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Being Where He Deserves To Be

Multiple exile was the singular experience of 20th-century Jewish musicians. Fleeing from fascist Europe, Soviet oppression and war, they sought audiences capable of giving them shelter and appreciating their talents. A key example is Vienna-born conductor and composer Georg Tintner, who worked in quasi-obscurity in New Zealand, Australia and Canada until late in life, when he was permitted to record Bruckner’s symphonies for Naxos, by which time he was already elderly and suffering from cancer. As an “honorable” way to escape this disease, as Tintner put it, he committed suicide in 1999, at age 82.

Tintner is mostly remembered for his Bruckner CDs and, as one 1984 critic put it, for giving the appearance in concert of a “slightly underfed Old Testament prophet castigating the doubters of his congregation.” Last April, a brilliant new biography, “Out of Time: The Vexed Life of Georg Tintner,” appeared, almost entirely unheralded, from University of Western Australia Press (and available in America from International Specialized Book Services), patiently explaining the sources of Tintner’s artistry.

Written by the conductor’s widow, Tanya Buchdahl Tintner, a journalist and arts administrator, “Out of Time” narrates the musician’s trajectory, starting in Vienna, where he was the first Jewish boy to be admitted to the noted Wiener Sängerknaben (Vienna Boys Choir). On a 1929 tour of Italy, at an audience with Pope Pius XI, Tintner was the only choirboy who refused to kiss the pope’s ring. This may have exacerbated the first “vexed” aspect of Tintner’s life. Wiener Sängerknaben’s director, Josef Schnitt, was a notorious anti-Semite who tormented young Tintner in public, informing assemblies during prize-giving ceremonies: “And of course, there is nothing for the Jew.” Paradoxically, Schnitt eventually was fired for not being enough of a Nazi, leading Tintner to marvel during a 1983 interview: “[Schnitt’s] anti-Semitism, which ruined and poisoned my childhood, would have been worthy” of the Nazis and was “perhaps more virulent than” his eventual Nazi-approved successor, conductor Georg Gruber.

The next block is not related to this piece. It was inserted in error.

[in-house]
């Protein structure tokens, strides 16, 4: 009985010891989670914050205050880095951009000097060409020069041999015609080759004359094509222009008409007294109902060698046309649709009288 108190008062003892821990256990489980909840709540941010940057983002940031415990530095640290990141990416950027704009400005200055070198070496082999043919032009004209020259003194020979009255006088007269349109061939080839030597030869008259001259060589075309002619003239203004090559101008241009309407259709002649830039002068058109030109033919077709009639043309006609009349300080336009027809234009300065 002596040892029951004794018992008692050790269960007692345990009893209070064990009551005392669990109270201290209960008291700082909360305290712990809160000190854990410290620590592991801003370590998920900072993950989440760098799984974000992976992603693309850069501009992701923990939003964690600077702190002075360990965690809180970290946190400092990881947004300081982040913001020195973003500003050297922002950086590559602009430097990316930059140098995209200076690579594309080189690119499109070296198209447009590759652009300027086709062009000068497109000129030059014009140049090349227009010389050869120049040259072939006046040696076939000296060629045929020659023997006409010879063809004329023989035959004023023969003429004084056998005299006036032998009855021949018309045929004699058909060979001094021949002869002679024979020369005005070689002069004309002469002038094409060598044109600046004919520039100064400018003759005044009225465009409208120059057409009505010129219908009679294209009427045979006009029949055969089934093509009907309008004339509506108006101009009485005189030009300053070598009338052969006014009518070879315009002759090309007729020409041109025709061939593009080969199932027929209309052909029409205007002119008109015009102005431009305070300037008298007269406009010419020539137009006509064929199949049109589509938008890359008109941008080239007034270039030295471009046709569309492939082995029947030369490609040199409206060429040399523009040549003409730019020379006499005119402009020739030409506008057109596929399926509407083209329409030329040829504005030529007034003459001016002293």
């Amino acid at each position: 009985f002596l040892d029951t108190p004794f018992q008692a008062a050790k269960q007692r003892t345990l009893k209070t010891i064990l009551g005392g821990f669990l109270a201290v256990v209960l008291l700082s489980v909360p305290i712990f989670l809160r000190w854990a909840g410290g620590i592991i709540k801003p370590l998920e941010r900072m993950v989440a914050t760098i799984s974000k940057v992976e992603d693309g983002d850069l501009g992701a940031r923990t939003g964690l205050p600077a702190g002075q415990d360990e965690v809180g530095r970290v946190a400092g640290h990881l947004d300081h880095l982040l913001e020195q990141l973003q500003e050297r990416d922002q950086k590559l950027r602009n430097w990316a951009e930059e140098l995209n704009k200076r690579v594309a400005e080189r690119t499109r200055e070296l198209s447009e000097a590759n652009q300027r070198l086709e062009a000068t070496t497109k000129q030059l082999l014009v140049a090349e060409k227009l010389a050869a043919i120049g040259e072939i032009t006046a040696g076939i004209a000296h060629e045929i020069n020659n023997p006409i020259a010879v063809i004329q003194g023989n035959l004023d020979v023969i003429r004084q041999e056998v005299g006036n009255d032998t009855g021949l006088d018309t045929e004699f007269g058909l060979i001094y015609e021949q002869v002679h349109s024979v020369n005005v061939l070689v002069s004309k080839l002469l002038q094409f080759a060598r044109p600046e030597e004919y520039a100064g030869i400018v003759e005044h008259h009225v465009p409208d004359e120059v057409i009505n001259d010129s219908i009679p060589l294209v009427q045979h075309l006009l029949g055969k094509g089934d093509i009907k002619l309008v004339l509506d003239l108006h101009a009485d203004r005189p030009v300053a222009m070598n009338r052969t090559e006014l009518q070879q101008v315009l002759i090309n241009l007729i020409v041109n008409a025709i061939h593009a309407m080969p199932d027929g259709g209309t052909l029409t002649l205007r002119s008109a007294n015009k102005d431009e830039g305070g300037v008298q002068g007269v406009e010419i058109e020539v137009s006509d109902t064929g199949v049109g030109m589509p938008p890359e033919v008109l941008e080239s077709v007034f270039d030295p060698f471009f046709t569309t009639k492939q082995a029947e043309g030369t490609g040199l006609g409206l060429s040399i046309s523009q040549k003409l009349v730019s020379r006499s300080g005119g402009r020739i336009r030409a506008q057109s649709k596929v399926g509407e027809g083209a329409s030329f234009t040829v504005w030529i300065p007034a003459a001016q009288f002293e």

This early torment unsettled Tintner to the point where, at age 14, he would stand in the street outside the Vienna home of Sigmund Freud — “even in the rain,” Tanya Tintner recounts — hoping to catch a healing glimpse of the founder of psychoanalysis. Tintner was permanently affected by his early contact with anti-Semitism, which may have played a role in later musical choices. In 1970s lectures to Canadian music students, Tintner explained how he was repelled by the “self-pity,” “self-hatred” and “self-loathing” that he discerned in much of Mahler’s music. By contrast, Tintner loved Austrian-Catholic composer Anton Bruckner’s music for its “consolation” and “assurance,” adding his admiration for “that sort of cosmic feeling that, in spite of every horrible thing, the world can be a good place.”

“Out of Time” underlines that, despite life and career vexations aplenty, Tintner did find such consolations in music. One Naxos CD from a 12-CD Naxos Tintner Memorial Edition features, among other pieces, buoyant works by two Australian-Jewish composers: “Serenade for Small Orchestra” by Berlin-born George Dreyfus, alongside “North American Square Dance Suite” by Arthur Benjamin. Tintner’s own experience as an exile is reflected in his eloquent conducting on a posthumously released CD from ABC Classics of “There Is an Island” by Tasmanian-born Don Kay. This cantata for children’s choir and orchestra presents the encounter between an 18th-century British convict and indigenous Aborigines. Tintner’s own dislocation doubtless added resonance to this meeting between locals and displaced persons.